He added, "I talk to CEOs all the time who say, 'I expect my cost of GLP-1s to double and triple next year' and that just can’t be sustainable. They are coming to us for the broad set of capabilities that we have as a companion to a shorter duration on GLP-1s."

Employers and health plans also are looking at putting systems in place, such as prior authorization, that can better manage the cost around these drugs.

"We're seeing health plans who are saying, 'In order to get coverage to begin with or sustain coverage over time for these medications, someone has to engage in your weight management and/or diabetes prevention program and we need proof that they are engaging in the long term so it’s not just a drug as the silver bullet'," Gorevic said.

"That's where we can play a significant role in the market and help our clients do what they are looking for from all of our programs which is improved clinical outcomes and containing their costs," he added.

The American Medical Association this month passed a resolution supporting coverage for "evidence-based treatment of obesity, including FDA-approved medications without exclusions,” which will put more pressure on insurers and employers.

Back in April, Piper Sandler analyst Jessica Tassan told Reuters that Teladoc's expansion into obesity drugs could unlock a $200 million or more revenue opportunity for the company.

But, Gorevic downplayed the impact of GLP-1 drugs on the growth of Teladoc's weight management program.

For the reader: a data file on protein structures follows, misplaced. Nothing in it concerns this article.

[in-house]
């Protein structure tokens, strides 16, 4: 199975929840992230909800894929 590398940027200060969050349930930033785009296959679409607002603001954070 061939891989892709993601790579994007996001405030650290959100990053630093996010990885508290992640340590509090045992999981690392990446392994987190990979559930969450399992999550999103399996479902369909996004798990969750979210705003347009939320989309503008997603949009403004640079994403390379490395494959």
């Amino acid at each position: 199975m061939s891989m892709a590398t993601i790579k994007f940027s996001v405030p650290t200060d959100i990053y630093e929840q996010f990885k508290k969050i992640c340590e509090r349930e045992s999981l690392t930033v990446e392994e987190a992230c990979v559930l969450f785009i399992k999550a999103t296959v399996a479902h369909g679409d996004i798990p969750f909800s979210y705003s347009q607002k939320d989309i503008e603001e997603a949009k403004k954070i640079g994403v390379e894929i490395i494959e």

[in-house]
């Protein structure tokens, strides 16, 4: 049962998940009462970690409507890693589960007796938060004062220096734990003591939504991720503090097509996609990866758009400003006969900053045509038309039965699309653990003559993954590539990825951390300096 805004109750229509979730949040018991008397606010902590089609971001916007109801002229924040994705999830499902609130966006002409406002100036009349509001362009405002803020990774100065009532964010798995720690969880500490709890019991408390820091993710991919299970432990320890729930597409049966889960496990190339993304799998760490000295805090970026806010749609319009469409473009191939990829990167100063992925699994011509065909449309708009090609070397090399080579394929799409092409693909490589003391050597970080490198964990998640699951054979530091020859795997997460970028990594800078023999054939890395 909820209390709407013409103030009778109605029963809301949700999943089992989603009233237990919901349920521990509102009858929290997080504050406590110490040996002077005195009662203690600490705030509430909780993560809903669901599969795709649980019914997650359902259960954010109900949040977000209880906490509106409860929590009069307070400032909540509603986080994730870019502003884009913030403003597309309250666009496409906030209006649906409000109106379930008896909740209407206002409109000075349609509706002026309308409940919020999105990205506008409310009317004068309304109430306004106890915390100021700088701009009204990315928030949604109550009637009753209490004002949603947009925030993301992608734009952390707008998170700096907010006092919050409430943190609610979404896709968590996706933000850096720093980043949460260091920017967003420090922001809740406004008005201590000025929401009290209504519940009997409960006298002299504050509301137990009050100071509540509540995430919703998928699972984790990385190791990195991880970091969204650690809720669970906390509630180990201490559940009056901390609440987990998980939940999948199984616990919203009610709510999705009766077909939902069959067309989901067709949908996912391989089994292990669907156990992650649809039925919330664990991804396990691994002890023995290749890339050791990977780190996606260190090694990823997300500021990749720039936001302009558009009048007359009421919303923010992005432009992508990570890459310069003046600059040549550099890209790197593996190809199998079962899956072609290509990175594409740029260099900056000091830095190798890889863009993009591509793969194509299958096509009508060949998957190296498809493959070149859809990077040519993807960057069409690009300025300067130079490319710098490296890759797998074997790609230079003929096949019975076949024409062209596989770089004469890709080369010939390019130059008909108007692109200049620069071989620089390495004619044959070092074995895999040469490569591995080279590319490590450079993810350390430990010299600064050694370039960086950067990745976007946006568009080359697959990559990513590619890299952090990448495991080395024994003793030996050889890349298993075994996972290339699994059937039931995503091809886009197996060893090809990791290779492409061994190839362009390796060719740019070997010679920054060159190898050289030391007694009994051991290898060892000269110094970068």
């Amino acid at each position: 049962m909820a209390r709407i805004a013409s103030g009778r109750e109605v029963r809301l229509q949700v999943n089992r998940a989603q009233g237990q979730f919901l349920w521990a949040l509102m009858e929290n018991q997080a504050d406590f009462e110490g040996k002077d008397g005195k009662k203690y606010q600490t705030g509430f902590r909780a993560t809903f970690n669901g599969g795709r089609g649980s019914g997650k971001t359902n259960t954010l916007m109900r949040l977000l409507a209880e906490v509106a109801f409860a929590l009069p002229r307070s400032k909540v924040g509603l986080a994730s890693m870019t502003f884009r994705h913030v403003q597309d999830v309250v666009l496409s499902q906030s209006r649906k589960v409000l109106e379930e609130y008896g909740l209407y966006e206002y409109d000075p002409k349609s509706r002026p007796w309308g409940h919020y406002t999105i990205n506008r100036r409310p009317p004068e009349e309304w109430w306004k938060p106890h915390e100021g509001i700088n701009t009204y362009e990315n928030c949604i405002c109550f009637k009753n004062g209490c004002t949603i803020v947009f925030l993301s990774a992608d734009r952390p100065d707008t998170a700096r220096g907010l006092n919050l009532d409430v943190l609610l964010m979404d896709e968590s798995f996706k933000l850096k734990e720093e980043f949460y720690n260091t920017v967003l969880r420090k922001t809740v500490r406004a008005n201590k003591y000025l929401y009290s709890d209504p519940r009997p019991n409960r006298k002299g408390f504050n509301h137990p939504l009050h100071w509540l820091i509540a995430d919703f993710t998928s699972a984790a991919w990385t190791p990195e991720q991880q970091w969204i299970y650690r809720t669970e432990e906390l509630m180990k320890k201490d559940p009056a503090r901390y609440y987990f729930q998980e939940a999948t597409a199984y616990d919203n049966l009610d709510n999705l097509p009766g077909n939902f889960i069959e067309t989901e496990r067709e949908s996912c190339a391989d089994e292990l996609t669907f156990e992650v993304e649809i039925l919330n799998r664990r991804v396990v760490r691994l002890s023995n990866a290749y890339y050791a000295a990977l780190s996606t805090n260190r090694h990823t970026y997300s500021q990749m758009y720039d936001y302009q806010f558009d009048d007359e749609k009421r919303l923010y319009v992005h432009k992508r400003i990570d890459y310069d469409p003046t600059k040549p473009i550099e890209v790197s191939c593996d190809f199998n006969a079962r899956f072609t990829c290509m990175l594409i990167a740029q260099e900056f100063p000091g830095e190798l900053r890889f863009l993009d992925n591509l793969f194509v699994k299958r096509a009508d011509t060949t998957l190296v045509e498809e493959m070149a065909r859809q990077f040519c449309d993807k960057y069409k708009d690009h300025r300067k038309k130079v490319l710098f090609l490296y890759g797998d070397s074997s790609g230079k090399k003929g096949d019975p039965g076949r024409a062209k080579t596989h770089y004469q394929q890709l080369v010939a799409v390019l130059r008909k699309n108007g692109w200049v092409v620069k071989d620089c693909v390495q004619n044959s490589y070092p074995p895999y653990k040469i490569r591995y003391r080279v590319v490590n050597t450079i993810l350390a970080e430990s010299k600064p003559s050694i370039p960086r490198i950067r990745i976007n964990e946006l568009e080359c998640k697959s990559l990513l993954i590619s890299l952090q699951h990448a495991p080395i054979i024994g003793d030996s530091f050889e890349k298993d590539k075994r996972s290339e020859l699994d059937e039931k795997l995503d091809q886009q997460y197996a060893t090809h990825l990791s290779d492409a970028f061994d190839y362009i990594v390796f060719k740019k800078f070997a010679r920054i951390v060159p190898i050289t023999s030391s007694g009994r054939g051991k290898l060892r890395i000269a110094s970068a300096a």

The company currently has 90 million integrated care members which gives it a sizable reach into the employer market.

During the Piper Sandler conference, Gorevic declined to "get out his crystal ball" to predict how many members will be on GLP-1s in 2024.

"There is a lot that is evolving right now. A lot of it will depend on what the cost of medications looks like over time and that will impact what’s the treatment of health plans and employers relative to their formularies and their benefit structures and those are going to have an impact on how many people engage with them," he said.

The telehealth giant, which has been in operation for 20 years, is focused on providing integrated, "whole person" care spanning chronic conditions, mental health and virtual primary care to boost its growth in a highly competitive telehealth market. The chronic condition management segment of Teladoc's business grew 13% year-over-year in the third quarter.

"People ask me, what will you be surprised about the business five years from now. I think you’ll be surprised when you ask people where they get their healthcare and their answer is Teladoc; not where you get your diabetes management program, not where you get your virtual urgent care, not where are you going for your virtual mental health care, but where are you going for your healthcare? Who is your healthcare partner writ large?" Gorevic said. "That's the role and opportunity the integrated care business has to play in the healthcare system."

He added, "It's almost this uber, multi-specialty clinic without walls that can be ubiquitous across the country and across clinical specialties and that is the vision for our whole person care."